Software engineers apply mathematical analysis and computer science to design and develop computer software. Although the requirements for jobs differ depending on what sort of engineering role you’re after, you’ll typically need a good degree in a STEM subject, and proven interest in your chosen specialism.
Although law and physics may seem like two completely different subjects, physics students are well suited to pursue a career in law. Physics teaches you a number of transferable skills, such as verbal reasoning, organisation and research, all of which are vital for a successful legal career. Patent law is a subset of law for which physics students are highly valued, given the specialist scientific knowledge needed. As a patent attorney, you’ll advise your clients on how to secure a patent for their latest invention. This means that inventors can stop other people from copying their product or designing a similar one.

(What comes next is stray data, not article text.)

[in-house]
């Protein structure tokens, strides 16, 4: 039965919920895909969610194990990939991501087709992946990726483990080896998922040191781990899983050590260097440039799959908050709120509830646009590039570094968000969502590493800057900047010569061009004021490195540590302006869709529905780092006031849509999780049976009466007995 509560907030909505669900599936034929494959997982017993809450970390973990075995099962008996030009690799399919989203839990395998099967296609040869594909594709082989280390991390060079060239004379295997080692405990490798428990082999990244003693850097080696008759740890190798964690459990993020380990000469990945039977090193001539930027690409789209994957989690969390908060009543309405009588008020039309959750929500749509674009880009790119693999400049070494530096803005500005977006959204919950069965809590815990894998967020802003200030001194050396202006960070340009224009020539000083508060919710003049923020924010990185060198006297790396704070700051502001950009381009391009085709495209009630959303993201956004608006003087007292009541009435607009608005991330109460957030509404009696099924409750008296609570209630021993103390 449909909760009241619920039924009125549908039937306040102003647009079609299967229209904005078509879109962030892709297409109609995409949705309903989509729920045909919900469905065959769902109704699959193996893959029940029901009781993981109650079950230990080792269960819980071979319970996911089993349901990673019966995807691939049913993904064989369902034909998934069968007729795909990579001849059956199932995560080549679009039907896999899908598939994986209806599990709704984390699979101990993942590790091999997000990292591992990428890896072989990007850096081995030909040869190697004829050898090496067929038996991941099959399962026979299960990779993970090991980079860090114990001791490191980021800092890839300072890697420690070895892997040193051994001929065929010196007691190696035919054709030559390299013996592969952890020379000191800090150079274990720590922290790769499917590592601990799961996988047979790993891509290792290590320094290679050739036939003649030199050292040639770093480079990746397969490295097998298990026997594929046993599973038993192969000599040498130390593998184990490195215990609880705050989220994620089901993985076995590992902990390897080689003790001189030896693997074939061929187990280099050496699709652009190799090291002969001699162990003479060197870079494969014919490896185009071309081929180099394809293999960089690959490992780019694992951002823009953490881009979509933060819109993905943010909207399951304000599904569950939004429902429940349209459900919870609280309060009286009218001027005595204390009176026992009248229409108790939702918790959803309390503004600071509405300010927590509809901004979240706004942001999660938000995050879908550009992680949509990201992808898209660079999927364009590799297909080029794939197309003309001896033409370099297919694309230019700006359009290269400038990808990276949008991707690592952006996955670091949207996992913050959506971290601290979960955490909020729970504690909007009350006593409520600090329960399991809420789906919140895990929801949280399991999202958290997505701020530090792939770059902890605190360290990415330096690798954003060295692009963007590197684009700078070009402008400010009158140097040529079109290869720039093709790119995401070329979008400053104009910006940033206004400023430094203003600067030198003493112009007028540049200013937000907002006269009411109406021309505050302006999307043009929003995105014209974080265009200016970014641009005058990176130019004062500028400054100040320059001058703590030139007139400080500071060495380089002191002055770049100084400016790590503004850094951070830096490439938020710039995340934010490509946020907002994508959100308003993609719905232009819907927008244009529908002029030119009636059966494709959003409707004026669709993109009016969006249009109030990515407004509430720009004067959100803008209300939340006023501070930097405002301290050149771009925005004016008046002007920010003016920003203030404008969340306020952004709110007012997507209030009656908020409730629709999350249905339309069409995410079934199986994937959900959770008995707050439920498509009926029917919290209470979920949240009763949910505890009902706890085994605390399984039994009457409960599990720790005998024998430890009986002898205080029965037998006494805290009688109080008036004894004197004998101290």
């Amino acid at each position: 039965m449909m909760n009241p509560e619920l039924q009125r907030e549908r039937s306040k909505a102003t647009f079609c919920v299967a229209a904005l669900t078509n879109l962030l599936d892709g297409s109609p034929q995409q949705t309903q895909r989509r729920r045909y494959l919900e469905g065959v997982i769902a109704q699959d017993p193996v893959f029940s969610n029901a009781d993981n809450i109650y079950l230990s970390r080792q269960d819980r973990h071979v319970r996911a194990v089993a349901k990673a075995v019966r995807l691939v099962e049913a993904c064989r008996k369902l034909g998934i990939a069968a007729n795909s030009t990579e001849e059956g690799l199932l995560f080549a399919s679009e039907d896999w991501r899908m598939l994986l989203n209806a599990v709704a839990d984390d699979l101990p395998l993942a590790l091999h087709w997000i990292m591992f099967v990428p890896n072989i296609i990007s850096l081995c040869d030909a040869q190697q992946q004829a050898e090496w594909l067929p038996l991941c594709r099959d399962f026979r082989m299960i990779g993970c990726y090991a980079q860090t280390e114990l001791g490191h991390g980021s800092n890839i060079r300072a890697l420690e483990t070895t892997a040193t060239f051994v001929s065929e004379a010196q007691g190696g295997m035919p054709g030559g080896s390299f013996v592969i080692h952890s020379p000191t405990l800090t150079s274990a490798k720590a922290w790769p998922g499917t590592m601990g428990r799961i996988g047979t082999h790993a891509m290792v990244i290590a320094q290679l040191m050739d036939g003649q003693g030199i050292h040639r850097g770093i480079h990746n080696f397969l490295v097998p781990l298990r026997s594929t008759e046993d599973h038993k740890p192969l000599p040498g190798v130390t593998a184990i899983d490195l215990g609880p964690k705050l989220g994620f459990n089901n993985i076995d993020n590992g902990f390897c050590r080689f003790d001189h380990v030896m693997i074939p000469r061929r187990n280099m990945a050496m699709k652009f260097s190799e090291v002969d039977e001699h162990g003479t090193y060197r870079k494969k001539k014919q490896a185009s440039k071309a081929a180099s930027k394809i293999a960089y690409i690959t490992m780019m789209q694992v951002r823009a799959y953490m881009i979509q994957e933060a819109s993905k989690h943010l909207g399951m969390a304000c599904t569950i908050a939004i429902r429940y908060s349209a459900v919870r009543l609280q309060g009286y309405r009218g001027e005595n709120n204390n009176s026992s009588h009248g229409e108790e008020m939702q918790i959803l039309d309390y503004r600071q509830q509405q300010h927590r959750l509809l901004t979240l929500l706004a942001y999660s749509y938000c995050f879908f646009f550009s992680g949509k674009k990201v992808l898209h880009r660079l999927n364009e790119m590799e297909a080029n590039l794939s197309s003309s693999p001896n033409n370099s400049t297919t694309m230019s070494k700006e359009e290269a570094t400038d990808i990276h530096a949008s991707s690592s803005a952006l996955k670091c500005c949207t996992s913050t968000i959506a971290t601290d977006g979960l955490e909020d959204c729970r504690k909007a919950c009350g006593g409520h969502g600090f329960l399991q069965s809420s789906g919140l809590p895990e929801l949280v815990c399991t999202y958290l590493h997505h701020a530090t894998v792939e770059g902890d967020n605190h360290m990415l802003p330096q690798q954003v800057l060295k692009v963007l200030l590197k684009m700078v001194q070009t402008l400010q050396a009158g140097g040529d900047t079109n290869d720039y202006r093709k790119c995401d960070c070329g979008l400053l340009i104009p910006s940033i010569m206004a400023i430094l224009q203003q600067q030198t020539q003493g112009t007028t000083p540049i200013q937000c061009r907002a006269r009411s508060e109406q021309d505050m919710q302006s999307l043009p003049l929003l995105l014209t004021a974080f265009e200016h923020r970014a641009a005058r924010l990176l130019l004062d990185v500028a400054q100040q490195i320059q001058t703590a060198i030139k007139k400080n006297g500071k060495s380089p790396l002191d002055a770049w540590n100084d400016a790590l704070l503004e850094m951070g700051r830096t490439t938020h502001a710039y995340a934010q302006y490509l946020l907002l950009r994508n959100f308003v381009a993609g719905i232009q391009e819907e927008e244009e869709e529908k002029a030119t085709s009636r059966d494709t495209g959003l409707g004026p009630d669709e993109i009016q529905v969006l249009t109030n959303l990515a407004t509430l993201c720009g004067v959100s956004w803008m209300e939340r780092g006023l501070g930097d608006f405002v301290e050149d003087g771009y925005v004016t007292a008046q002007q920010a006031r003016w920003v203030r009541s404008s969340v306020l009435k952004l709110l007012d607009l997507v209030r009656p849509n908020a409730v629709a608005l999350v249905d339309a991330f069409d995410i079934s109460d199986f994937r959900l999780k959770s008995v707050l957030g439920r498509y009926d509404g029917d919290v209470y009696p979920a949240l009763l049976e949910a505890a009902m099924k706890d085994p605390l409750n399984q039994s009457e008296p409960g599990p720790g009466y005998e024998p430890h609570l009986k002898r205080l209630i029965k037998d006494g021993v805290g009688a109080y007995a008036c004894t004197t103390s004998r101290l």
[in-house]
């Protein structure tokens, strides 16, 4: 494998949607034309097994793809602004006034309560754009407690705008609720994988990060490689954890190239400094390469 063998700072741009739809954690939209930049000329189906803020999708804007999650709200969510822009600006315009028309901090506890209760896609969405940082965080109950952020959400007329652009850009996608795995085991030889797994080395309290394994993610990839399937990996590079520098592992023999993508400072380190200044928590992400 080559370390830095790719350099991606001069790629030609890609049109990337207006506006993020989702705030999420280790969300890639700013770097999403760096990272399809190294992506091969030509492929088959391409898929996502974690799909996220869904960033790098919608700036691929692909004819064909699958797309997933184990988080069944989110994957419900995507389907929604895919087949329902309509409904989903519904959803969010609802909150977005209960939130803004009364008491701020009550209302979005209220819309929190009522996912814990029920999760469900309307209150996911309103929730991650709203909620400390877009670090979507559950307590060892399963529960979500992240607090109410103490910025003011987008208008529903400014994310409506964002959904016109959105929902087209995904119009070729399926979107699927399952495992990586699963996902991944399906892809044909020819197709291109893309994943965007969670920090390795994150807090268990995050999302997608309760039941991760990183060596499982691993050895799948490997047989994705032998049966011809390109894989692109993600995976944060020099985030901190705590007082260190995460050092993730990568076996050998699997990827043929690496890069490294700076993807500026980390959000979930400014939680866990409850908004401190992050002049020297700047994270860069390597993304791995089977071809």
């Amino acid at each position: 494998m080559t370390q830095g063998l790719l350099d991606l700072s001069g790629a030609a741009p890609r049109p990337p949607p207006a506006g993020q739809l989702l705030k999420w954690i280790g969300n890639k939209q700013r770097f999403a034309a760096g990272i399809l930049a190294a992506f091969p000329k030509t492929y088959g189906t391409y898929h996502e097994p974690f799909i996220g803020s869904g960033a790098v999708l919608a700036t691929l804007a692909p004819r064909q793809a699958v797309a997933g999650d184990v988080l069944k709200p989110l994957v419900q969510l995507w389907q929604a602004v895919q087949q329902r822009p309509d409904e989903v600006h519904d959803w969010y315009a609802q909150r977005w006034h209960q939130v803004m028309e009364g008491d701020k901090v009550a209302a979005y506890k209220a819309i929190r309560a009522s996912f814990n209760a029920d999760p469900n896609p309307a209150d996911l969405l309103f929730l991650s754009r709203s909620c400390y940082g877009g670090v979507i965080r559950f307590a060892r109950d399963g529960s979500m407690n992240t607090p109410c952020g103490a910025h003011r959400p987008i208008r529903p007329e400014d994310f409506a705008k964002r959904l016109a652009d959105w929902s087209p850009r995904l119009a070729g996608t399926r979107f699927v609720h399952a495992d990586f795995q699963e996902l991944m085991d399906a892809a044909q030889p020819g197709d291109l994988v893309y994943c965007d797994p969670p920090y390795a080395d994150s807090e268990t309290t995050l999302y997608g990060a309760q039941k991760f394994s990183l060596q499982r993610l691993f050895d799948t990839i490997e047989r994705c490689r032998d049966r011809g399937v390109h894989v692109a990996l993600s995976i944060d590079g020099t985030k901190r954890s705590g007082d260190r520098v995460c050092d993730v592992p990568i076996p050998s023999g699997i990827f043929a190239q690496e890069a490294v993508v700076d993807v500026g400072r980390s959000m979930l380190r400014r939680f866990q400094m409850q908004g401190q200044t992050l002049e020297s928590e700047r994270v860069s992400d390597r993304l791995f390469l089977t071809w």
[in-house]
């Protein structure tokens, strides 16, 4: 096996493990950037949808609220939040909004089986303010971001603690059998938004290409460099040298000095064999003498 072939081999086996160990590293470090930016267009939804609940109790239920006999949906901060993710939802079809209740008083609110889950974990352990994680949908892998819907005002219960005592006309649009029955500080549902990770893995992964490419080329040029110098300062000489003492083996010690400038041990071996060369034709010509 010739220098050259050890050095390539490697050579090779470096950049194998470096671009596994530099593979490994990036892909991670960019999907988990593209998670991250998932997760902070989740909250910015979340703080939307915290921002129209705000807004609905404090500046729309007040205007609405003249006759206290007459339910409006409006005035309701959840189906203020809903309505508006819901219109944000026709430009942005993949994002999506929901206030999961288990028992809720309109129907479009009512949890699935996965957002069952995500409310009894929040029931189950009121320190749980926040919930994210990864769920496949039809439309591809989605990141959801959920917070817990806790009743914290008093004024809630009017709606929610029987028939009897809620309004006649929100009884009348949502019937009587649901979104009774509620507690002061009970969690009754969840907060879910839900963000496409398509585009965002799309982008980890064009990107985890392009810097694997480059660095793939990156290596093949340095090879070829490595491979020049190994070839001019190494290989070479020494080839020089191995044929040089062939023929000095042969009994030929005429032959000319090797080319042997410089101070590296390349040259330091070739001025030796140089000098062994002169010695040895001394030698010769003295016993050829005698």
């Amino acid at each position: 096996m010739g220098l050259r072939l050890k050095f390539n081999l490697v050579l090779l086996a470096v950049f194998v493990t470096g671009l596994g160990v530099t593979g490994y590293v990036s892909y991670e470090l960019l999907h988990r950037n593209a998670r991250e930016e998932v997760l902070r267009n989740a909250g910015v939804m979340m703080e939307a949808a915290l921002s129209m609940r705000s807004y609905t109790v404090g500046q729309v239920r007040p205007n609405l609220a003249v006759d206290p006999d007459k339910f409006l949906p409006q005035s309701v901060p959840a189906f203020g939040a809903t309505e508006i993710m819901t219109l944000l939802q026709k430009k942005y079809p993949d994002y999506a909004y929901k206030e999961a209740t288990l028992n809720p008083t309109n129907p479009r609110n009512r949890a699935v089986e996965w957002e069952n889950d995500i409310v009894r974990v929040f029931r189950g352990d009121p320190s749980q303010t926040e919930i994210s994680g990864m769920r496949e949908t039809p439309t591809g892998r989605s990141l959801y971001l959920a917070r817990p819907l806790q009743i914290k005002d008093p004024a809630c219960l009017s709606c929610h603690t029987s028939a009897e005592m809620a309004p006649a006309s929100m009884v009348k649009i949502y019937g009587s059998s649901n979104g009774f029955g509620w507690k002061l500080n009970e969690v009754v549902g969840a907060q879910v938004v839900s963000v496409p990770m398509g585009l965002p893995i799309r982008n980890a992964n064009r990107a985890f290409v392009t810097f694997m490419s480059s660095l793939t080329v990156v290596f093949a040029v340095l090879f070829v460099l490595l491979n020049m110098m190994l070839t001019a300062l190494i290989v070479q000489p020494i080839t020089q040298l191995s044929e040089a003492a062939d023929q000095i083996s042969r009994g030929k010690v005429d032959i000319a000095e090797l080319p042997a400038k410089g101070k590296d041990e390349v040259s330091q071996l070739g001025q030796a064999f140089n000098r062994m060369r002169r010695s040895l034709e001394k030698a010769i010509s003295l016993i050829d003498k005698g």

Are you a keen video gamer? If so, a career in gaming might be for you. There are numerous career opportunities within the gaming industry for those interested in physics. VFX artists use complex technical software to implement high quality visual effects (VFX) within games, films and television. In addition to this, game designers come up with exciting storylines for new video games and computer games. For a more technical role, game developers take these storylines, and craft the code necessary for these storylines to become reality.